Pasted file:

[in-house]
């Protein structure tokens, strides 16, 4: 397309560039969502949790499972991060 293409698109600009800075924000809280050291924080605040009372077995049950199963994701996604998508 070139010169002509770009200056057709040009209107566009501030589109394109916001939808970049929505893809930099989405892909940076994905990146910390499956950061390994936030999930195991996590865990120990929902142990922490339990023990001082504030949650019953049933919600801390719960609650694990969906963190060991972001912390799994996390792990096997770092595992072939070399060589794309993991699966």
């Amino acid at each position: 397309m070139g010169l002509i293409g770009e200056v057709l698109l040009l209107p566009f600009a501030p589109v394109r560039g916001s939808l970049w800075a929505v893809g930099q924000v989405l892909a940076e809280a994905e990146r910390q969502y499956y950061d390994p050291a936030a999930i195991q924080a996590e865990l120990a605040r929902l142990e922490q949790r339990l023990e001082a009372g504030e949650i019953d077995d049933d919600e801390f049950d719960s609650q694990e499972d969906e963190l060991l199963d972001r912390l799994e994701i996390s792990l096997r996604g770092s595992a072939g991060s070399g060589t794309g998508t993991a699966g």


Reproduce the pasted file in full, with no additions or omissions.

[in-house]
């Protein structure tokens, strides 16, 4: 397309560039969502949790499972991060 293409698109600009800075924000809280050291924080605040009372077995049950199963994701996604998508 070139010169002509770009200056057709040009209107566009501030589109394109916001939808970049929505893809930099989405892909940076994905990146910390499956950061390994936030999930195991996590865990120990929902142990922490339990023990001082504030949650019953049933919600801390719960609650694990969906963190060991972001912390799994996390792990096997770092595992072939070399060589794309993991699966």
């Amino acid at each position: 397309m070139g010169l002509i293409g770009e200056v057709l698109l040009l209107p566009f600009a501030p589109v394109r560039g916001s939808l970049w800075a929505v893809g930099q924000v989405l892909a940076e809280a994905e990146r910390q969502y499956y950061d390994p050291a936030a999930i195991q924080a996590e865990l120990a605040r929902l142990e922490q949790r339990l023990e001082a009372g504030e949650i019953d077995d049933d919600e801390f049950d719960s609650q694990e499972d969906e963190l060991l199963d972001r912390l799994e994701i996390s792990l096997r996604g770092s595992a072939g991060s070399g060589t794309g998508t993991a699966g």